By Ben Glickman, '11
Before last season, rooting for Northwestern football was like rooting for Wile E. Coyote, except instead of chasing the Road Runner, the Wildcats were seeking a bowl win. The program entered last fall 63 years removed from its only postseason victory, a 20--14 win over Cal in the 1949 Rose Bowl. As an alum my patience has been tested. It's not that the Cats weren't close—it's that they were too close, and the cycle of tempering expectations, raising hopes and watching everything unravel became exasperating.
Northwestern has routinely found new and creative ways to lose: In the 2008 Alamo Bowl, missed kicks resulted in a 30--23 overtime loss to Missouri. In the next year's Outback Bowl, more kicking blunders and an overtime injury to kicker Stefan Demos produced a 38--35 loss to Auburn. But here's the thing: All of those heartbreaking losses, while frustrating, showed the program was making strides. Northwestern has had winning records in four of the last five seasons. (It had four winning seasons from 1972 through 2007.) For a fan base accustomed to mediocrity, that's a strange thing to get used to.
August 19, 2013
Then last January it happened. Northwestern beat Mississippi State in the Gator Bowl. Entering 2013, the stakes have changed. Northwestern is supposed to be good. The Wildcats could still run off a cliff or get crushed by an anvil (e.g., Ohio State). But the Wile E. Coyote mind-set is disappearing. The program feels as if it can compete. I don't think it'll take 64 years to take the next step—a national title.
By Sarah Kwak, '07
When I was at Duke, fall could've been called tailgate season rather than football season, since the student parking lot was more entertaining—and often more populated—than the exercise in futility over at Wallace Wade Stadium. From 2003 through '06 the team went 7--39, culminating in (actually devolving to) a 0--12 season my senior year. So pardon me if I haven't paid much attention to Duke football in the years since.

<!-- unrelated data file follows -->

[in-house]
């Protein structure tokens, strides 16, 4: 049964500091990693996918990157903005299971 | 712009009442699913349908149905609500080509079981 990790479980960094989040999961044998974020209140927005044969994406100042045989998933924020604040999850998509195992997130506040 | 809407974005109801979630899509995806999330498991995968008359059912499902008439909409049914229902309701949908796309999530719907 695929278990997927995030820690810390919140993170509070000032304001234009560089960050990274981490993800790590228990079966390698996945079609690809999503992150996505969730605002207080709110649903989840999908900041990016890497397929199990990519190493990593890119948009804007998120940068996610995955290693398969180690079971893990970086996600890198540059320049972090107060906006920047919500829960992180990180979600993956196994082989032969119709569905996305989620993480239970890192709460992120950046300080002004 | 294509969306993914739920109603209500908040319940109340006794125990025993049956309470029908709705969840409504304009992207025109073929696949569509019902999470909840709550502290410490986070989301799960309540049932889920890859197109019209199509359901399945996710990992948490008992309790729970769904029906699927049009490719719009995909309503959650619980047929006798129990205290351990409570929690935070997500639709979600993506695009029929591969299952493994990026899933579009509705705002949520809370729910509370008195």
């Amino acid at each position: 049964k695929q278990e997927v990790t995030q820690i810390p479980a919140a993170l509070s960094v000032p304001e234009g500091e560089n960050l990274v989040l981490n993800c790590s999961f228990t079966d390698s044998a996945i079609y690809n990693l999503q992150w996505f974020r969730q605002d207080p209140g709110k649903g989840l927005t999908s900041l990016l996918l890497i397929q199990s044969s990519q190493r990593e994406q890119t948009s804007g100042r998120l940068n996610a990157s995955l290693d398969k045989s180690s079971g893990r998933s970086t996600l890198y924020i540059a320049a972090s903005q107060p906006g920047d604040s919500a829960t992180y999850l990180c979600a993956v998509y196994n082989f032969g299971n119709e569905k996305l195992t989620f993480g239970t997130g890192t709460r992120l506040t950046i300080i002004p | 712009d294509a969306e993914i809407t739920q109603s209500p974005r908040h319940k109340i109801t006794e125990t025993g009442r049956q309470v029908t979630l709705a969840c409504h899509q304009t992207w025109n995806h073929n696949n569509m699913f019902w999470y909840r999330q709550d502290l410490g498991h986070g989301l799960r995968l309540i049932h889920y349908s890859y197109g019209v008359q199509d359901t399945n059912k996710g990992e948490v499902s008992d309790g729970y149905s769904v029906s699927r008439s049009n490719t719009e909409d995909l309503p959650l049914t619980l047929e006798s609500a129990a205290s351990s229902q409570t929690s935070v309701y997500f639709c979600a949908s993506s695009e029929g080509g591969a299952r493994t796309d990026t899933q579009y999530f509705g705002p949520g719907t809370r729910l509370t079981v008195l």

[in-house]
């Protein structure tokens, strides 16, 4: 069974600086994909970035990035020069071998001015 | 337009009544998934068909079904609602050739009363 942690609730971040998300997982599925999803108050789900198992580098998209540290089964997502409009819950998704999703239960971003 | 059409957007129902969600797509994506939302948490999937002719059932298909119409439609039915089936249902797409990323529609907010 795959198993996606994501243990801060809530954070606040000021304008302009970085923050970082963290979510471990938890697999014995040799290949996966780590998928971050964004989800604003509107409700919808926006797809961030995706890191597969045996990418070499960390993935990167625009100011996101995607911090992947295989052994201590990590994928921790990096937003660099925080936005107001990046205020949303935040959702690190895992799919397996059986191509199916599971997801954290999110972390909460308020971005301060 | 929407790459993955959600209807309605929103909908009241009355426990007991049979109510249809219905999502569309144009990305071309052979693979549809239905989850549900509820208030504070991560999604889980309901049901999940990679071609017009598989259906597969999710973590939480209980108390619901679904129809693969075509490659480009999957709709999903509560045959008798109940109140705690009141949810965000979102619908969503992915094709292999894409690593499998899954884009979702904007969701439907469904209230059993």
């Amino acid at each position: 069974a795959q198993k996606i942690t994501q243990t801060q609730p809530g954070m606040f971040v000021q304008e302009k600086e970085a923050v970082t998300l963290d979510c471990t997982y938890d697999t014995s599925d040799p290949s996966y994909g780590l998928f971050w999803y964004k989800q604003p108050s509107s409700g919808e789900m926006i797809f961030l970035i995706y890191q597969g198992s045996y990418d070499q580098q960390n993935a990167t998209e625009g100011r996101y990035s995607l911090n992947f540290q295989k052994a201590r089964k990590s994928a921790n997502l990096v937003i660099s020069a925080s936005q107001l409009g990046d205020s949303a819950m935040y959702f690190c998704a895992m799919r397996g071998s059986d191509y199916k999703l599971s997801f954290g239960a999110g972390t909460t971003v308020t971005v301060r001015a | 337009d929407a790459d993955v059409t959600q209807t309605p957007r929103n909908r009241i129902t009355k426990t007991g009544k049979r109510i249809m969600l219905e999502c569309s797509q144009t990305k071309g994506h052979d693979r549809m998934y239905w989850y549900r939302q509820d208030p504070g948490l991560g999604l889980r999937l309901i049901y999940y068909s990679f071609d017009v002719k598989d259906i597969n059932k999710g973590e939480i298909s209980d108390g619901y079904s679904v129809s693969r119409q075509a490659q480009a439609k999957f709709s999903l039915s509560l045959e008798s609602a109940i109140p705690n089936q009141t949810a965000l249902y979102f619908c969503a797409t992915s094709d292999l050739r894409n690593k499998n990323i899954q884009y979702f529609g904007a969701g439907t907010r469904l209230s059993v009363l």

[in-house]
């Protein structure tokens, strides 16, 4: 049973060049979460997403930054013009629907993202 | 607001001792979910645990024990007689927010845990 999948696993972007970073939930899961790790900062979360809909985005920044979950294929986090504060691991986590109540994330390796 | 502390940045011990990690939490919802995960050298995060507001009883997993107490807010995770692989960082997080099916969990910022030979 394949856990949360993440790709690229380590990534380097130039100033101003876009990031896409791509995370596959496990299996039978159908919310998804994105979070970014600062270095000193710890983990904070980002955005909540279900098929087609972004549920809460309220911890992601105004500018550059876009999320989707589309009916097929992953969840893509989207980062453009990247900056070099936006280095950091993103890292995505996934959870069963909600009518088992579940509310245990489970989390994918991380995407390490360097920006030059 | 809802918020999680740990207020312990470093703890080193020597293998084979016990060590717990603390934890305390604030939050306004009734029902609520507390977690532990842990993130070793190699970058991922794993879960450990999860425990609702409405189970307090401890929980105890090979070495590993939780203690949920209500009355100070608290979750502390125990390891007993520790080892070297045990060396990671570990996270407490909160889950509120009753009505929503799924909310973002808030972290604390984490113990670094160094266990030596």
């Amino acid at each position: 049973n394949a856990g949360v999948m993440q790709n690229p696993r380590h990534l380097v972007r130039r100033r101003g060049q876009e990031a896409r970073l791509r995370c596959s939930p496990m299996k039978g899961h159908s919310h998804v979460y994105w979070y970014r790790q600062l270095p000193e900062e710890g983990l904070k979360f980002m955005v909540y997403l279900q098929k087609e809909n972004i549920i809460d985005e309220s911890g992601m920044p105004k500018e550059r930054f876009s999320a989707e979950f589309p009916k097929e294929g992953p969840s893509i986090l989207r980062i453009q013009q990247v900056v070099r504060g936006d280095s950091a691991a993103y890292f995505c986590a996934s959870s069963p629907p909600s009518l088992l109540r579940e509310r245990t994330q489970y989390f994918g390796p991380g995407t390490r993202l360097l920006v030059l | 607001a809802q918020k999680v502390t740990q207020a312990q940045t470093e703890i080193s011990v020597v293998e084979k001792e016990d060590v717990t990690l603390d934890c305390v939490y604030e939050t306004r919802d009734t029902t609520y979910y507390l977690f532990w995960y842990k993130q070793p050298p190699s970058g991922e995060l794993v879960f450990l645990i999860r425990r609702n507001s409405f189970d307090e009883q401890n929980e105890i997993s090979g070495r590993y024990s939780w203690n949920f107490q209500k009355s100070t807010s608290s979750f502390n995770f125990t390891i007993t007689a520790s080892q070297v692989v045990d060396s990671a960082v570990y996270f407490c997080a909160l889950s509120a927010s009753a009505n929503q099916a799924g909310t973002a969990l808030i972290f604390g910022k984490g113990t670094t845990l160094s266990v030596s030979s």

Until last October, when I saw, incredibly, that the Blue Devils had started 5--1. There we were, one win away from bowl eligibility. I scanned the schedule, zeroing in on Oct. 20, when we'd host North Carolina. The rest of the games looked like certain losses. (They were.) But this one we could win. And we did, eking out a 33--30 victory to ensure a .500 season for the first time in 18 years. In some ways it was as satisfying as any win over UNC at Cameron Indoor.
So what if the Belk Bowl belonged to that infomercial tier of bowls, Duke was playing Cincinnati. On national television. In prime time. To my utter shock, with less than two minutes left and the score tied, the Blue Devils faced second-and-goal on the Bearcats' five-yard line. We're going to win, I said to myself.
But before the thought could turn into actual excitement, the old Duke returned. Running back Josh Snead fumbled, and the Bearcats went on to score not one but two touchdowns in 80 seconds. Of course.
Duke is still by no means a football school. But for about 58 minutes last December we were, and I have to say, I kind of liked it.
By Lee Jenkins, '99
I enrolled at Vanderbilt in 1995, and on the second play of the first game 5'7" tailback Jermaine Johnson pinballed 75 yards through the Alabama defense. Nearly 20 years later I have watched Vanderbilt at a Champps or a Buffalo Wild Wings in virtually every American metropolis. I've left weddings when I was a groomsman. I've postponed assignments on deadline. I once got temporarily ejected from Virginia Tech's Lane Stadium for flipping the press-box TV to Vanderbilt-Florida. In San Francisco, a city lacking sports bars, I persuaded The Condor to open at 9 a.m. for Vanderbilt--South Carolina. The Condor, it turned out, was a strip joint. A weary dancer and I watched alone. Vanderbilt lost that game, and most others. My wife stopped making Saturday-night plans. Grieving takes time.
Vanderbilt was to the SEC what Florida State would have been to the Ivy League, only the opposite, by far the smallest school with the smallest stadium and steepest academic requirements. But it's hard to take solace in APR rankings when you go 30 years without a winning regular season. I never laughed at the Weed-Eater Bowl. I fantasized about it (and almost got there in '05!).
Now, thanks to a visionary coach—who I won't name for fear that someone will throw $50 million at him—I've spent the past two New Year's Eves at bowls. Last season Vanderbilt won nine games for the first time since 1915, and over my computer hangs the final AP poll, which has an unfamiliar name at 23rd. That's AP, not APR.